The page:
(AP) Max Pons is already anticipating the anxiety he'll feel when the heavy steel gate shuts behind him, leaving his home isolated on a strip of land between America's border fence and the violence raging across the Rio Grande in Mexico.
For the past year, the manager of a sprawling preserve on the southern tip of Texas has been comforted by a gap in the rust-colored fence that gave him a quick escape route north in case of emergency. Now the U.S. government is installing the first gates to fill in this part of the fence along the Southwest border, and Pons admits he's pondering drastic scenarios.
"I think in my head I'm going to feel trapped," said Pons, who lives on the 1,000-acre property of sabal palms, oxbow lakes and citrus groves he manages for the Nature Conservancy's Southmost Preserve. "I need to have something that is much easier for me to have to ram to get through" if necessary.
Pons' concerns illustrate one of the complications in the government's 5-year-old effort to build a secure barrier along the border that would keep out illegal activity from Mexico without causing worse problems for the people living in the region.
In this lush area, the Rio Grande's wide floodplain precluded building the fence right on the border so it was set back more than a mile in places, running behind the levees. The result is a no-man's-land of hundreds of properties, and the people who work on them, on the wrong side of the divide.
The arrival of the gates will reveal whether the government's solution for this border fence problem will work. Can sliding panels in the fence controlled by passcodes allow isolated workers to cross when they need to while keeping intruders out?
Pons hopes the gates will open fast. "Because when is reinforcement going to show up?"
Some landowners also worry they'll become kidnapping targets for smugglers seeking passage through the 18-foot-tall metal fence.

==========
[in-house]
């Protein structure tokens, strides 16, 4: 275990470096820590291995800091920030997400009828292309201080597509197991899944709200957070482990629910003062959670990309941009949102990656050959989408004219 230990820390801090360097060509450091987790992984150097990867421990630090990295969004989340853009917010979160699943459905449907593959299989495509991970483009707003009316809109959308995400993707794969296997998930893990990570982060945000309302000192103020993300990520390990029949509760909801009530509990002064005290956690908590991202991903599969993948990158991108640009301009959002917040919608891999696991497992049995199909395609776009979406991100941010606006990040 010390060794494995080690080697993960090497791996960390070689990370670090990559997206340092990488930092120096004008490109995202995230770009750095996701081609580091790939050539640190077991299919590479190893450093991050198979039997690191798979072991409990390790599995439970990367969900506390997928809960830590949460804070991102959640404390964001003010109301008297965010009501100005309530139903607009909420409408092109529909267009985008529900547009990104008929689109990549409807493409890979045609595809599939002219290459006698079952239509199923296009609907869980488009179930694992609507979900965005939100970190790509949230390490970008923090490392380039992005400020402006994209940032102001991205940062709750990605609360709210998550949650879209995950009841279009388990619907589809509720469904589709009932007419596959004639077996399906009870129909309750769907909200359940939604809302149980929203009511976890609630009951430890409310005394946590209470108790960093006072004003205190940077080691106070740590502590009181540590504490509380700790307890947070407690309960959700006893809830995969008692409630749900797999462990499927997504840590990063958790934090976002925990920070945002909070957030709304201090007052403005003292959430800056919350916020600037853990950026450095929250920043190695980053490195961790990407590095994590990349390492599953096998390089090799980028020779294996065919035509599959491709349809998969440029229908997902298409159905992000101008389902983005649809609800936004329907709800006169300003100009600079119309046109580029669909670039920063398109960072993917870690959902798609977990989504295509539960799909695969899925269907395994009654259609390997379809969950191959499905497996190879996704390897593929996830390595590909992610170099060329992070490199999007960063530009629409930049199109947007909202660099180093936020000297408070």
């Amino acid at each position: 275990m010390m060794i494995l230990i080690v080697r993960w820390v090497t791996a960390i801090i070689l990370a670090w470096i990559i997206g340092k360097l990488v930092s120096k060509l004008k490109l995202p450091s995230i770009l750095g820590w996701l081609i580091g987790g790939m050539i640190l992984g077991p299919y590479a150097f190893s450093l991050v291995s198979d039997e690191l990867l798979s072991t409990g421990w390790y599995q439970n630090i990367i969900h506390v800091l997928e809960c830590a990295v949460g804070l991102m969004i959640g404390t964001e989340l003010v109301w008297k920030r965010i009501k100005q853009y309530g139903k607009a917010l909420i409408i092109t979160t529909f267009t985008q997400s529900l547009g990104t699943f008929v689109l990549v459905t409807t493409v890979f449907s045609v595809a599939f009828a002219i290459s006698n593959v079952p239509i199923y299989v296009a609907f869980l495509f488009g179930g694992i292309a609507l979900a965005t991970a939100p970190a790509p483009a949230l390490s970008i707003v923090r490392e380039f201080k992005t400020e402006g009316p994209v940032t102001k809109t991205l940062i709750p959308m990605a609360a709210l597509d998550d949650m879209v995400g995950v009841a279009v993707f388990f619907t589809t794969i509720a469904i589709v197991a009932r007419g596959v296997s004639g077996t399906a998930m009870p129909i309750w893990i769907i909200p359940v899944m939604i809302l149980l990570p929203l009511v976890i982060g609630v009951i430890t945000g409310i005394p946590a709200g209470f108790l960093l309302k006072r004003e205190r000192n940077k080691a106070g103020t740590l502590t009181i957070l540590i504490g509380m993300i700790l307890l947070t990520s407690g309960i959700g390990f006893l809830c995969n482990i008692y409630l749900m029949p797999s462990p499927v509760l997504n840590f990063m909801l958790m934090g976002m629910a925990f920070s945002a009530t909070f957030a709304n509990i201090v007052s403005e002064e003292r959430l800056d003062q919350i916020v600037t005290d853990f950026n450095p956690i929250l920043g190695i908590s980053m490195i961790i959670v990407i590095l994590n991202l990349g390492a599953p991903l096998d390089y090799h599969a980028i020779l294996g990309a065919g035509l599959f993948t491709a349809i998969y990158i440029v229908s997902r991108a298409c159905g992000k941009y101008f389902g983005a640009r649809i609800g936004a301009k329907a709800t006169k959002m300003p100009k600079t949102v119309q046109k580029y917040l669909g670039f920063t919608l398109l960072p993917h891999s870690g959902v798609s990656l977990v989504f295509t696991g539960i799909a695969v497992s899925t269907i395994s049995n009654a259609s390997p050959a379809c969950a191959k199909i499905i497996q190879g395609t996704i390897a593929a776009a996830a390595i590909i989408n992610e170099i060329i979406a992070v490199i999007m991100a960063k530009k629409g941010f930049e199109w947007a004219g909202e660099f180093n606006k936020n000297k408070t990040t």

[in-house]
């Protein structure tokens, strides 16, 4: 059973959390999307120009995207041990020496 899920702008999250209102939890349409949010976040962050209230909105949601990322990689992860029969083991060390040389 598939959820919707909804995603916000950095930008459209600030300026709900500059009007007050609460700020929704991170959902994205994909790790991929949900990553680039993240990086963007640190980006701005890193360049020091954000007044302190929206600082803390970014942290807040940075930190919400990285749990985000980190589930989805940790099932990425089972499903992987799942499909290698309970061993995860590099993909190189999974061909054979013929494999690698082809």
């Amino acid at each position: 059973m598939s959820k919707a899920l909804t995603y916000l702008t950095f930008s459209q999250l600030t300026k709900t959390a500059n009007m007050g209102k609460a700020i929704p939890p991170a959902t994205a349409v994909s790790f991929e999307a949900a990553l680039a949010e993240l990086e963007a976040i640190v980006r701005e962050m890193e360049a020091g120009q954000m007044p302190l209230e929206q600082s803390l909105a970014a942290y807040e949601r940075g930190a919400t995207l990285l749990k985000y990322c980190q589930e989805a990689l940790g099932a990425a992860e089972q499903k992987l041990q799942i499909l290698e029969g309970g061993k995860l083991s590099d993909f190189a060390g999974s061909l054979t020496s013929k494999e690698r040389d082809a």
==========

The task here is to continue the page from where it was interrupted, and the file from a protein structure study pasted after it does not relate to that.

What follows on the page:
Violence has surged in Tamaulipas, the Mexican state bordering this part of Texas, in the past two years. This week the State Department issued a new travel warning urging U.S. citizens again to avoid traveling there.
Residents in this rural area often see groups of illegal immigrants passing through or smugglers toting bundles. In October, the Border Patrol caught a high-ranking member of the Gulf cartel's Matamoros operations who had crossed about a half-hour upriver.
Gates will roll open on a metal track after a passcode is punched into a panel on or near the fence. Landowners would have permanent codes and could request temporary ones for visitors. Customs and Border Protection has begun testing its first two gates and plans to install 42 more in South Texas this year at a cost of $10 million.
For more than a year the tall steel bars and panels erected in segments on this stretch of the 1,954-mile U.S.-Mexico border created an effect that was more gap-toothed grin than impenetrable obstacle.
When the gates are closed, the Texans on the other side won't be completely isolated, agency officials say. Border Patrol agents will continue to work both sides of the fence and can assist property owners. Many of the areas also are monitored by cameras and sensors.
But farmers point out that there is a lot the agents can't stop. They point out dusty footprints scaling the columns and say illegal immigrants can climb the barrier in seconds flat.
"It's the biggest waste of taxpayer money," said Leonard Loop at his produce stand east of Brownsville, where his family farms and some relatives' homes are in an area between the fence and the river.
Loop's nephew Paul said he was not looking forward to the delay the gates will add to the countless trips he and his brother make between fields and the barn with their equipment. He also worried about becoming a target for smugglers eager to use the gates for large shipments. They are wide enough for farm equipment.
"Any drug dealer is going to know anyone on this side has a way out," Paul Loop said, while crews harvested cabbage in a nearby field.
Othal Brand Jr., chairman and general manager of the Hidalgo County Water Improvement District No. 3, said he welcomes the completion of the fence even though the district's headquarters is between the barrier and the river.
He said he's optimistic it will help deflect illegal crossings and other illegal activity as intended.
"It's like building a car and only putting three tires on it," he said. "Finish it. Get it done."